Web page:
In the back kitchen, Mrs. Claus sat in a rocker with a huge plate of various cookies, delighting kids like Ryan and Jack McClane of Fairfield, who tromped through to collect a snack.

In the next room, kids lined up to try their hand at breaking a board held by Thomas Wulffleff of Kempo Academy of Martial Arts, who was leading a karate demonstration. Ten-year-old Abbey Kellerman, of Fairfield, was one of the participants. Her family had won tickets to the event and other special treats in a raffle sponsored by the JWC earlier in the year. The family had a special parking place, early entry and the first photo with Santa.

In another room, kids busily made elf hats out of construction paper. Elsewhere, children created Christmas collages. Deborah O’Connor worked with paper in her own way, crafting silhouettes of family members.

In yet another spot in the Homestead, kids wiggled and laughed while Jillian D’Onofrio of Giant Steps Toy Store read “Nutquacker”, a silly holiday tale, to them.

Of course, the biggest draw was Santa himself, and a line of families led from a second floor landing, through a hallway and into the room where he sat receiving children. The joy on their faces was a clear sign that all the months of event planning and arrangements was well worth the effort.

Southport Village Ushers in the Christmas Season

Southport Village Ushers in the Christmas Season
By Mike Lauterborn
(for Westport News)

Southport, CT – He may not have been riding in a miniature sleigh pulled by eight tiny reindeer, but when Santa came to Southport Village early Thursday evening, he still made quite a clatter.

In town center, gathered in and about Spic and Span Market, local residents massed, sipped hot chocolate, sang Christmas carols led by Southport Congregational Church’s Reverend Paul Whitmore and welcomed St. Nick. He arrived standing atop a Southport firetruck, which crept up Pequot Avenue with its sirens wailing and lights flashing. Santa tossed popcorn balls to onlookers and clambered down to wade among everyone as the truck pulled to a halt.

Kids then had a chance to sit with Santa as he set himself up at the Russell Agency, which offered libations and snack treats to adults and children both. Others that had gathered strolled over to the Robinson Cottage at 33 Main Street, where owners Jamie and Karen Shugrue gave tours and provided cookies and cider.

An exclamation point was added to the night with the lighting of the Hospice Tree of Light outside the Chase bank.

Don Harrison Scores with New Book

Don Harrison Scores with New Book:
“Hoops in Connecticut” focused on state’s passion for basketball
By Mike Lauterborn

Fairfield, CT – Writer Don Harrison, a Fairfield resident for the past 38 years, is a walking treasure trove of information about sports in the Nutmeg State. Now he has released a new book recounting his memories of basketball in Connecticut from his early days as a sportswriter in 1963 to present.

Published by The History Press, “Hoops in Connecticut: The Nutmeg State’s Passion for Basketball”, Harrison’s third book, recalls interviews and interactions with coaches and players at all levels of play and features 90 photographs, including the trading cards of nine University of Connecticut players that went on to play in the N.B.A.

In advance of a book signing at Fairfield University Bookstore December 10, the 72-year-old writer, editor and author spoke with Patch about his journalism career and lifelong connections with sports.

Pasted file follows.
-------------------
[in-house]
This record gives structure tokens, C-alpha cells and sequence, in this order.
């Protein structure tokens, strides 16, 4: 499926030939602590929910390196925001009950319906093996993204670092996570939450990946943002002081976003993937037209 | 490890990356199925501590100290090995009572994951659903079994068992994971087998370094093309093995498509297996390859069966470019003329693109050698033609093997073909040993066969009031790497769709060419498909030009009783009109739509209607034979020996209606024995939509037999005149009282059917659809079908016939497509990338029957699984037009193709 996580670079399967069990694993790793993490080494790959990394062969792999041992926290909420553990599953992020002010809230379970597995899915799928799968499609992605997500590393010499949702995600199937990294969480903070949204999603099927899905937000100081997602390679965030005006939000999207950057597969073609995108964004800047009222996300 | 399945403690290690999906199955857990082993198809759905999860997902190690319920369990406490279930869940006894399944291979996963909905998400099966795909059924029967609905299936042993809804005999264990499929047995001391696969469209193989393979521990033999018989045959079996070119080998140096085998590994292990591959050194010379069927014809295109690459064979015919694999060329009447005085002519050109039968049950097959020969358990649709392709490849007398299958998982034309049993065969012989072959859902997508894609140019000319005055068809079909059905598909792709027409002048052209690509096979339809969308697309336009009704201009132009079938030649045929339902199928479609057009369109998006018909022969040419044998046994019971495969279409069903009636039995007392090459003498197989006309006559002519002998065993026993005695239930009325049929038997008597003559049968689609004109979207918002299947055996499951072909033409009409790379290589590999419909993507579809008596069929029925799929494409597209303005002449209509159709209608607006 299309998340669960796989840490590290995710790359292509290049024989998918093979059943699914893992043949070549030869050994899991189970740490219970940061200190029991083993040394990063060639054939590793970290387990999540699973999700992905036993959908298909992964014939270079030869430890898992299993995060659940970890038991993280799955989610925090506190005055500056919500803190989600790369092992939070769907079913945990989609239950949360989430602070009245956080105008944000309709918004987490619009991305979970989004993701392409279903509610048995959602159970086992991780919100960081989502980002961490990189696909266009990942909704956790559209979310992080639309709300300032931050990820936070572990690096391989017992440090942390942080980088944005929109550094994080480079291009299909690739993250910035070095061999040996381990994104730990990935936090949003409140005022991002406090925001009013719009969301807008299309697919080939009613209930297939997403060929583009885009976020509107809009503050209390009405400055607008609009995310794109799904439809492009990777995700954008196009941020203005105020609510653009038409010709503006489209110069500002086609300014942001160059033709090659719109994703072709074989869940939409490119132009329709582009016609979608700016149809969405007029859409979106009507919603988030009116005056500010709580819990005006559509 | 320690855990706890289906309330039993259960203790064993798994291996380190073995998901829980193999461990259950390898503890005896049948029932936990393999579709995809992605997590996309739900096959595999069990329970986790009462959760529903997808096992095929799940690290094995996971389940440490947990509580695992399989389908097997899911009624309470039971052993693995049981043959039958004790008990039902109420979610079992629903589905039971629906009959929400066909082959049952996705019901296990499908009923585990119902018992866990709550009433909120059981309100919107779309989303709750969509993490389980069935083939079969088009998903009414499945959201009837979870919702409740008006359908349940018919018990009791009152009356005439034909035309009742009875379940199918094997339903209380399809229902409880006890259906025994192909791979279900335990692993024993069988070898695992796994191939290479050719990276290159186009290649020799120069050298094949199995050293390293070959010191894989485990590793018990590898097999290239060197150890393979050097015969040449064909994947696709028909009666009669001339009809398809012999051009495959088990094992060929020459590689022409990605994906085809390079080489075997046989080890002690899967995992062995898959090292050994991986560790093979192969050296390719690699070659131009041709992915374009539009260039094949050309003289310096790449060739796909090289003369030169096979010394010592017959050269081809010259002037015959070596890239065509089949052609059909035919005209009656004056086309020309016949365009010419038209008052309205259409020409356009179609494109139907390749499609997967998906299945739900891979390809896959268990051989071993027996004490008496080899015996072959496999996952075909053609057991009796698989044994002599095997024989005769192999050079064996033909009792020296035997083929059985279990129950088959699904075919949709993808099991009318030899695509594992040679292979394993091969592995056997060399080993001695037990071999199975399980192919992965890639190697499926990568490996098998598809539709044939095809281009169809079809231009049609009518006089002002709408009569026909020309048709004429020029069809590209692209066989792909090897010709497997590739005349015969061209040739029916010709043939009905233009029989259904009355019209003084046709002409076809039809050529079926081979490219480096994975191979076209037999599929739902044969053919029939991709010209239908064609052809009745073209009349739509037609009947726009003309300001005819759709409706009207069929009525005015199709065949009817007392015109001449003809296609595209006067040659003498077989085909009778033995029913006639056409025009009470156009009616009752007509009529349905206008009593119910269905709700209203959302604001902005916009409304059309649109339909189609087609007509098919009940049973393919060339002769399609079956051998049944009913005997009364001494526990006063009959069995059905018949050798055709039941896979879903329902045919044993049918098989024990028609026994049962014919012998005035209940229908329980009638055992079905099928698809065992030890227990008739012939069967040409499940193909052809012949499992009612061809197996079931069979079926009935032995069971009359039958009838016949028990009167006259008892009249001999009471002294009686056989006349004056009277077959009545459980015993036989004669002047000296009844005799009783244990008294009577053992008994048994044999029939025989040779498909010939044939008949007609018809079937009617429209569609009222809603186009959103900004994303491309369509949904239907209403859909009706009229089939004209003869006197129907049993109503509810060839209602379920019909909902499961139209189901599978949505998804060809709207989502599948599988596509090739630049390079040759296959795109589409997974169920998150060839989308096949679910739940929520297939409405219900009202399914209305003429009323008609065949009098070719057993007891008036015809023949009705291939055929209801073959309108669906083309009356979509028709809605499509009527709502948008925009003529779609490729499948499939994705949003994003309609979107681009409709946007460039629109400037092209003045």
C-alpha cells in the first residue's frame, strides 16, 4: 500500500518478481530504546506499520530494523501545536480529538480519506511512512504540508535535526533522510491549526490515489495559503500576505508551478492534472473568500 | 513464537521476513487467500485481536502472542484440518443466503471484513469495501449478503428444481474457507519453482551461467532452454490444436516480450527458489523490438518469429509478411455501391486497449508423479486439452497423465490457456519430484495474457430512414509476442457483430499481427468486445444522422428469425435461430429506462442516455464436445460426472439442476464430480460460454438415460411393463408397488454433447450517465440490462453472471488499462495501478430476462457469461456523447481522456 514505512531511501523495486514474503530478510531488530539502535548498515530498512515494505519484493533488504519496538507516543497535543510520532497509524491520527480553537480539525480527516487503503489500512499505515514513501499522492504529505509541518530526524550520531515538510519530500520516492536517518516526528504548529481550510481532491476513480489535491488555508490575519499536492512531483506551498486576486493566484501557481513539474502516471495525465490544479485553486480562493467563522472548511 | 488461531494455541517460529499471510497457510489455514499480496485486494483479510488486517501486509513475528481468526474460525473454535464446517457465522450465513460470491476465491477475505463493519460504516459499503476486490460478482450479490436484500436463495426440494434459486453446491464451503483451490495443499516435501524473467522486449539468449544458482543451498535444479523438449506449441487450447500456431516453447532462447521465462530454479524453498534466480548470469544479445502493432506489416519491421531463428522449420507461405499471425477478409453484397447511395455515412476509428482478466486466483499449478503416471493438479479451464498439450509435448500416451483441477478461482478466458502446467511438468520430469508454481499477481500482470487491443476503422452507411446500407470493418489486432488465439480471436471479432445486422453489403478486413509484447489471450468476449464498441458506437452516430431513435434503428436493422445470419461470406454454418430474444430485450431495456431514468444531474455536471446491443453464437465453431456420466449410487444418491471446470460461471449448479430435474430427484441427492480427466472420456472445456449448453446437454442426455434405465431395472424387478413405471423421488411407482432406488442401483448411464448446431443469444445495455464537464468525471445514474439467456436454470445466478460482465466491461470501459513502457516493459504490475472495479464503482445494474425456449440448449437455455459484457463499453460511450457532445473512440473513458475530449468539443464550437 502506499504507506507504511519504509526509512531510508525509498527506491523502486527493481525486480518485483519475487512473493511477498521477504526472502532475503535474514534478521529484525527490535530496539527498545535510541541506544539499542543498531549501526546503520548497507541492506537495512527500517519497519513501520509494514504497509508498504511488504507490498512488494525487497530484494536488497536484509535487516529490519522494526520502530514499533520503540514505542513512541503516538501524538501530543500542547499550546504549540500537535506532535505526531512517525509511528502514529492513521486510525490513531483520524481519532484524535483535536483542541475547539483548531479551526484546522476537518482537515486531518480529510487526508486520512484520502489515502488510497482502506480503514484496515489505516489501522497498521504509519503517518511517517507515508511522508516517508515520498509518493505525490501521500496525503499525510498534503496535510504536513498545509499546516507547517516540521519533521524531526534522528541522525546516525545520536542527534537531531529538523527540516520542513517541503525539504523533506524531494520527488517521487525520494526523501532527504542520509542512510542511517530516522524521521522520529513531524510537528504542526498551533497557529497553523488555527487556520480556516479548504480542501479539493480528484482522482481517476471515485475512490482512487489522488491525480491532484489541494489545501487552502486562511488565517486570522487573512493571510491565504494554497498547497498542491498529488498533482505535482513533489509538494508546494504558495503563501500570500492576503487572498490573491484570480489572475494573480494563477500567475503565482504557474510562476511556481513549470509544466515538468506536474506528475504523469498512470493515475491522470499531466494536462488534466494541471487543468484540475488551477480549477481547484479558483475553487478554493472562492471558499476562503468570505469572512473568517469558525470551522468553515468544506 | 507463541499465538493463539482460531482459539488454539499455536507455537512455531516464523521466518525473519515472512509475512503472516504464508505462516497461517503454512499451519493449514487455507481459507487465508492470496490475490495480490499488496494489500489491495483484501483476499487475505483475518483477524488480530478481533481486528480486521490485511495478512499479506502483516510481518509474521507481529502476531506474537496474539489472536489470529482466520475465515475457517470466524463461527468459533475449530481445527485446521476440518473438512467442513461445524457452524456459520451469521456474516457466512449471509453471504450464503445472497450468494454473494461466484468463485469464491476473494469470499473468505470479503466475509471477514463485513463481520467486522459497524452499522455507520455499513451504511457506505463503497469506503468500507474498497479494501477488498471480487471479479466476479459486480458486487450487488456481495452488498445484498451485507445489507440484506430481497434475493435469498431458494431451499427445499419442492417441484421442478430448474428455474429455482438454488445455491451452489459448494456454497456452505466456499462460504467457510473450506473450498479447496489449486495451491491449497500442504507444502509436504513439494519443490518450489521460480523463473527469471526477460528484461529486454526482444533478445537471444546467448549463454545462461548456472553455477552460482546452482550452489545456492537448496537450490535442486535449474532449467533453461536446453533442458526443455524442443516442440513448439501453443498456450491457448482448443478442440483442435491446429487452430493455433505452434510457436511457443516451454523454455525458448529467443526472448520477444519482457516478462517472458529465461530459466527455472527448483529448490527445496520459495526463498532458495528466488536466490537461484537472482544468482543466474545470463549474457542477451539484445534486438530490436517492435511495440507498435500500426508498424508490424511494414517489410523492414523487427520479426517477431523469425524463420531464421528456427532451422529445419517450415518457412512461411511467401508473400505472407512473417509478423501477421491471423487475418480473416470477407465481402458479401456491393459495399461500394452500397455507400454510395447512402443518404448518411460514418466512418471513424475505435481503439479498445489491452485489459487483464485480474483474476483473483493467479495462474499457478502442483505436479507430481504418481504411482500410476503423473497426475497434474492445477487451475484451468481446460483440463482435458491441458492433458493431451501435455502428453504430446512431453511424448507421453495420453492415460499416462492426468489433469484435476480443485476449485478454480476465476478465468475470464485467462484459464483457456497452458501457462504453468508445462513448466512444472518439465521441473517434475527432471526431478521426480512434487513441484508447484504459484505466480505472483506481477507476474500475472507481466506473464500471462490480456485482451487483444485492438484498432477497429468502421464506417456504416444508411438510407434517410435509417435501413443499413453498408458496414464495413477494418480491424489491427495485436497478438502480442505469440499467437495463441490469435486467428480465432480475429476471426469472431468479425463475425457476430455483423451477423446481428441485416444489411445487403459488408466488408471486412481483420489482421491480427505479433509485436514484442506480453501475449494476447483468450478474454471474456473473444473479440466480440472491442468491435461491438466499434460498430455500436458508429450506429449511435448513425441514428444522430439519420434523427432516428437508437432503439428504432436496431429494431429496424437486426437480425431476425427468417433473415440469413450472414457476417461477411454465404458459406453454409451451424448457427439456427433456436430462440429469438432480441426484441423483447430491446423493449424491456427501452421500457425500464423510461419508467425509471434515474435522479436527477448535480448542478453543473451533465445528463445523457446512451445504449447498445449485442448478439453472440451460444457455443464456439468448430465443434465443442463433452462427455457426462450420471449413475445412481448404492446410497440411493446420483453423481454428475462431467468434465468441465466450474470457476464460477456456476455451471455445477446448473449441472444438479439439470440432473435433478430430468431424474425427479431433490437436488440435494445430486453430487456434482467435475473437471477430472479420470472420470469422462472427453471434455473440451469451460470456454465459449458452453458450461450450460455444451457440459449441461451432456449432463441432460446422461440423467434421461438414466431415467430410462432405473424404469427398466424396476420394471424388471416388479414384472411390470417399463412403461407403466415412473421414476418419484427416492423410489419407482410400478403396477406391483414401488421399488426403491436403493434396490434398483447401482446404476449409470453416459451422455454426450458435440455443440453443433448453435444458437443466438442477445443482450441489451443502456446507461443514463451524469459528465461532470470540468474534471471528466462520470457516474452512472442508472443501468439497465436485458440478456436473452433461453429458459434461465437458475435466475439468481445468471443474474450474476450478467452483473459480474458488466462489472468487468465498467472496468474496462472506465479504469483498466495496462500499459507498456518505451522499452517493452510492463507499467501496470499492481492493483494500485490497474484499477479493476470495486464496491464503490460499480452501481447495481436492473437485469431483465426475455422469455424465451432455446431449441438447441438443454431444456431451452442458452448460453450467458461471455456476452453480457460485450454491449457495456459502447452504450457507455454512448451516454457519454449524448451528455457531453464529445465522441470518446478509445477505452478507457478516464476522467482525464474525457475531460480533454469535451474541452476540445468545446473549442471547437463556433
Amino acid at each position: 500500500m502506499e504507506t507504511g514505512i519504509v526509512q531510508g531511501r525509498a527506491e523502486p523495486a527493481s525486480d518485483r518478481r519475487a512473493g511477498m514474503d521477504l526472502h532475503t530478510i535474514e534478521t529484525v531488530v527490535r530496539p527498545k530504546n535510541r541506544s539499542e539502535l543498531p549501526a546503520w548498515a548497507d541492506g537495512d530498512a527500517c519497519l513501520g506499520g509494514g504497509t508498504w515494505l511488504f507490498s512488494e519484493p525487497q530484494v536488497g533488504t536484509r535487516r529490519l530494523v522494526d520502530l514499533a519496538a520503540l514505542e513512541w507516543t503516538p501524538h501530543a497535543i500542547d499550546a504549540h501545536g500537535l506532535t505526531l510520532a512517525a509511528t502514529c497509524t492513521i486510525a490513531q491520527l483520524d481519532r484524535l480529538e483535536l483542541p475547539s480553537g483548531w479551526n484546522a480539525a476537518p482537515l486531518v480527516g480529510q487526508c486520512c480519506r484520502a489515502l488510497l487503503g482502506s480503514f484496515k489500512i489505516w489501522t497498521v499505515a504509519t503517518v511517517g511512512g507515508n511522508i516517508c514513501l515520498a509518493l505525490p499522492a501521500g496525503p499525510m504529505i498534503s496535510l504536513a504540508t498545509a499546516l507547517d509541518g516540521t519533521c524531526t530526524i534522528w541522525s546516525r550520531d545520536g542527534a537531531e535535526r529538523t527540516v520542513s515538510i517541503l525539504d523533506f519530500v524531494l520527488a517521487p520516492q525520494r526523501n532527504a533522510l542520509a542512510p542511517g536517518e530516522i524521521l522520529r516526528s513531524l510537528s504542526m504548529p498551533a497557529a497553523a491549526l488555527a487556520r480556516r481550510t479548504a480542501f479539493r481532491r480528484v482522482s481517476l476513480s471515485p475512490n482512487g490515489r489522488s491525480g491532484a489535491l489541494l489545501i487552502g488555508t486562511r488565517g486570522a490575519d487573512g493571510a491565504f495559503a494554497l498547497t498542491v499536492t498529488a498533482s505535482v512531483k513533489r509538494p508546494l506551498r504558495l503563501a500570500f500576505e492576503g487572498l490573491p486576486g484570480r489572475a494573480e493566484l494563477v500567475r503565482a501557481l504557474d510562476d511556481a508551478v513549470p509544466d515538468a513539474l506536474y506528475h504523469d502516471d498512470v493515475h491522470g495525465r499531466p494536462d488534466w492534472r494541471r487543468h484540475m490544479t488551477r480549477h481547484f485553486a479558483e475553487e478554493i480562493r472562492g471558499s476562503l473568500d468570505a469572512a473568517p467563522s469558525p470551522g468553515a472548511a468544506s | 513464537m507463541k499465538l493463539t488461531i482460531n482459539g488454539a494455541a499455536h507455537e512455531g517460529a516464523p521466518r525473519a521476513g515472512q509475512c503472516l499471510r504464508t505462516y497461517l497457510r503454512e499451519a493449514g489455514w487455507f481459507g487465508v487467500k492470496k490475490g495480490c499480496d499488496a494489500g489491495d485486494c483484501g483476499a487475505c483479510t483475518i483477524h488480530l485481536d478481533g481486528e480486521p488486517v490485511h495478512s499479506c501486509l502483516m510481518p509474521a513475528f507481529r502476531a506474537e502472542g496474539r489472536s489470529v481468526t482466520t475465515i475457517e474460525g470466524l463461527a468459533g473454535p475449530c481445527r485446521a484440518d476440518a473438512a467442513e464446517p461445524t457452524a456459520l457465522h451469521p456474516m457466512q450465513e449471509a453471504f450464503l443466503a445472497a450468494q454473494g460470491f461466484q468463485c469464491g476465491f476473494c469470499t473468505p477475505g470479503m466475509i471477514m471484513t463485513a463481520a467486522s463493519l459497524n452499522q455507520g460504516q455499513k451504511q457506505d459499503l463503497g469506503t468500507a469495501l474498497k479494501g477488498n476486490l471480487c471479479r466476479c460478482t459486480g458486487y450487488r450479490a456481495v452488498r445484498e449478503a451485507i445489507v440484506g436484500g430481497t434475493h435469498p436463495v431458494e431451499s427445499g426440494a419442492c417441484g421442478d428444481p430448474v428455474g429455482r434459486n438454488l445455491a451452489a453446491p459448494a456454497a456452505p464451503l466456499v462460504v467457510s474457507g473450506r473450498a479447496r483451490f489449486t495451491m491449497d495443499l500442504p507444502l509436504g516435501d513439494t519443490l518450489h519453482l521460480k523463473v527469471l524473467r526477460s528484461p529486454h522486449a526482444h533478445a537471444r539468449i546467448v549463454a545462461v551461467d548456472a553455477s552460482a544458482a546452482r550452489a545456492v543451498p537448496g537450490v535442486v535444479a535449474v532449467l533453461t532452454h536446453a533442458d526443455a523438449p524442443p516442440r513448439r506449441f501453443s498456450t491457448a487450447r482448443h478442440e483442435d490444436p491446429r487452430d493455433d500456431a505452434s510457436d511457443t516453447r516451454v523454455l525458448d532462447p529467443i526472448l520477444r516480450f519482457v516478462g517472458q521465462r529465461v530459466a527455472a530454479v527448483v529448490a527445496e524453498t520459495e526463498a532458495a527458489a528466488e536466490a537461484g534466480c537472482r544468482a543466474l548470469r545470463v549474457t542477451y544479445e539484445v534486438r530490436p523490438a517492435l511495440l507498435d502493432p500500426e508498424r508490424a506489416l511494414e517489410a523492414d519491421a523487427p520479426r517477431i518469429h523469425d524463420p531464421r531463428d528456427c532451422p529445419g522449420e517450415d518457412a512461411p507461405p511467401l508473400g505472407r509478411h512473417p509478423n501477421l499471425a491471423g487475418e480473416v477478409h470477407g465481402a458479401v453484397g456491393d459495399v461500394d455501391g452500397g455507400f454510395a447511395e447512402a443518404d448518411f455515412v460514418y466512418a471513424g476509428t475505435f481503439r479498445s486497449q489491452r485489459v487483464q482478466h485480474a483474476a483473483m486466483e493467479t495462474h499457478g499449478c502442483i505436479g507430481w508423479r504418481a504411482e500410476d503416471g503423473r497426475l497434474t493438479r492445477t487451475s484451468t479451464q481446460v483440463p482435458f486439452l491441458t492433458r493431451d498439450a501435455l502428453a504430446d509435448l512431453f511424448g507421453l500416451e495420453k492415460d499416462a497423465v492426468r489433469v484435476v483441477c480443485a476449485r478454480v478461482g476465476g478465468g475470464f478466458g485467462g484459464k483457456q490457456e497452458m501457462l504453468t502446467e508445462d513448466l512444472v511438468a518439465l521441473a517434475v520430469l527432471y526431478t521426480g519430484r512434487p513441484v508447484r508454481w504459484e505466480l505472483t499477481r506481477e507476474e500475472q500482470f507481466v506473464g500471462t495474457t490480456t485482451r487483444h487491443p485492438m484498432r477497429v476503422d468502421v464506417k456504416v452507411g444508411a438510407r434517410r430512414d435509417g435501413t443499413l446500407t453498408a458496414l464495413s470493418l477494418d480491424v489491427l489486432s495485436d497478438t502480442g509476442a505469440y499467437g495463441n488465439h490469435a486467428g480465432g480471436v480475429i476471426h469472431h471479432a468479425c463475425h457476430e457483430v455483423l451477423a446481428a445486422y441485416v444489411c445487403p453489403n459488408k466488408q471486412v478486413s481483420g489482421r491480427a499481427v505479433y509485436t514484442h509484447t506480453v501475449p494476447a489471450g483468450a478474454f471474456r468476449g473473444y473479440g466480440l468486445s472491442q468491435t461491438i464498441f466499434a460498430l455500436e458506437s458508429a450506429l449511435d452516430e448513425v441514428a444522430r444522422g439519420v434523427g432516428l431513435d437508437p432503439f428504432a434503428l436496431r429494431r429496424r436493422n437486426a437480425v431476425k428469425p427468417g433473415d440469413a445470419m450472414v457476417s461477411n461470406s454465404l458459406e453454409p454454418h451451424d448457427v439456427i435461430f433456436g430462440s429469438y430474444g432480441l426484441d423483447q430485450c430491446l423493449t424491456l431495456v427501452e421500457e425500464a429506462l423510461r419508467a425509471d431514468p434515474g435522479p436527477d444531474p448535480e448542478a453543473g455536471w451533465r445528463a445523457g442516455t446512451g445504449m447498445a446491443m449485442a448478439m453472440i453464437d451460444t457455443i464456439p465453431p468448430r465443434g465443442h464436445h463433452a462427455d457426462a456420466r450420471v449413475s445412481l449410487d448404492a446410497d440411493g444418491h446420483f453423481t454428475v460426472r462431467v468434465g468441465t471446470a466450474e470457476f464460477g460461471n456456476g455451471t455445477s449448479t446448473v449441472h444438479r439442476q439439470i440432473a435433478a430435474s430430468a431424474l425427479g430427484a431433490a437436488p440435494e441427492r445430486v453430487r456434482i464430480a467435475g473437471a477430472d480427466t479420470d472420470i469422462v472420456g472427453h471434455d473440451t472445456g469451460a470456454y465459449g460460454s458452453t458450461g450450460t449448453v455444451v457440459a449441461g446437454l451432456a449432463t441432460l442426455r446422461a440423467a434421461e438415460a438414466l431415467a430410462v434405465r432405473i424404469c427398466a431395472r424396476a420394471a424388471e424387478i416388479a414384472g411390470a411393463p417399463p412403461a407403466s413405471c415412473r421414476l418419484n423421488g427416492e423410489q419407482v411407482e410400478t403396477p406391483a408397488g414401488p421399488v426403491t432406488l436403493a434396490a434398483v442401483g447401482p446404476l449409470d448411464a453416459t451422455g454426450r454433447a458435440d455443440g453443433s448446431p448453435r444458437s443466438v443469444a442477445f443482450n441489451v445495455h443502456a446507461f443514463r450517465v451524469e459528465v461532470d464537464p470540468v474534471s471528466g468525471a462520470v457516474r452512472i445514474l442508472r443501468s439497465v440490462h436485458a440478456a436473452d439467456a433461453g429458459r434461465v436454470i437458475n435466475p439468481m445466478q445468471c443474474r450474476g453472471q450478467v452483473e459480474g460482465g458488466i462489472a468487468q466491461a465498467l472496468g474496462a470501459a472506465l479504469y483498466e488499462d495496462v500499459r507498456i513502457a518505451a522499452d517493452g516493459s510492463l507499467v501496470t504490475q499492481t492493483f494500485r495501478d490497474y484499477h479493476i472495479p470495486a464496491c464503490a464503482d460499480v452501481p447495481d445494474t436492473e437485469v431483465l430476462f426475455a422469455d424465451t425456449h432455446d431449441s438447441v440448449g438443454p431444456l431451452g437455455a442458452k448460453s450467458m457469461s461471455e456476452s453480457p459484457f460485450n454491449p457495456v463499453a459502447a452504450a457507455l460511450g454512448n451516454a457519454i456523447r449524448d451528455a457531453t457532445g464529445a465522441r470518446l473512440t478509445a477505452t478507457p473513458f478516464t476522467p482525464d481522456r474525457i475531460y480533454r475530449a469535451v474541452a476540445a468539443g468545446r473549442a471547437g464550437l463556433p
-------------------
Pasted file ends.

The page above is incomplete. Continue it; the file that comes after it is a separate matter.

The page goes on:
Harrison was born in Brooklyn, NY, and grew up a Brooklyn Dodger fan, though he spent elementary and high school years in New Haven and East Haven. “I got to go to Ebbets Field three times as a boy,” he said. “My first boyhood hero was Jackie Robinson. You could say I became color blind at an early age.”

At East Haven High School, he followed the men’s basketball team from 8th grade to his senior year, during which time the squad amassed an impressive 118-5 record. “They won three state titles and were runners up twice,” he recalled. The coach, Frank Crisafi, who’s 88 now, and star player Ralph Paolillo are both discussed in Harrison’s book.

Harrison had a classmate then whose father worked at Yale, which enabled the boys to go to the university’s Payne Whitney Gym to enjoy Yale basketball. “In that era, Yale was as good as UConn,” he said. “Their star player was Johnny Lee, who was on the cover of a 1957 issue of Sports Illustrated.”

Harrison’s first job out of school was as a copy boy for the New York Mirror, then the second largest newspaper in the country. “Newsman Walt Winchell was the gossip columnist,” Harrison said. “I have a vivid memory of him with his fedora cap tilted back, walking through the news room with Natalie Wood on one arm and Steve McQueen on the other.”

During Harrison’s three years at the Mirror, he was promoted to Sports Desk man. Unfortunately, Hearst Corporation closed the paper in October 1963. On a tip from Sports Editor Dan Parker, Harrison landed sports writing work with the Waterbury Republican. He also moved to Fairfield at that time.

Harrison was lured away by the New Haven Journal Courier for a couple of years before returning to the Republican as sports editor in 1967. He stayed with the paper until 1981. He was twice voted Connecticut Sportswriter of the Year by the National Sportscasters and Sportswriters Association.

During that period, the writer met and married, in 1973, his wife Patti, the sister of Don Cook, who was then the athletic director at Fairfield University and now plays the same role at Sacred Heart University. (Cook wrote the forward to Harrison’s new book.) The couple was introduced by Florence Barakat, wife of Fairfield University’s men’s basketball coach. The Harrisons started a family that includes daughters Alexis, Erin and Rachel, all Fairfielders.

Harrison left sportswriting for a time, to serve as the director of advertising and public relations at Trans-Lux Corporation in Norwalk. However, he returned to writing in early 1989 as Director of Sports Information at Sacred Heart University, also handling P.R. and editing the alumni newsletter.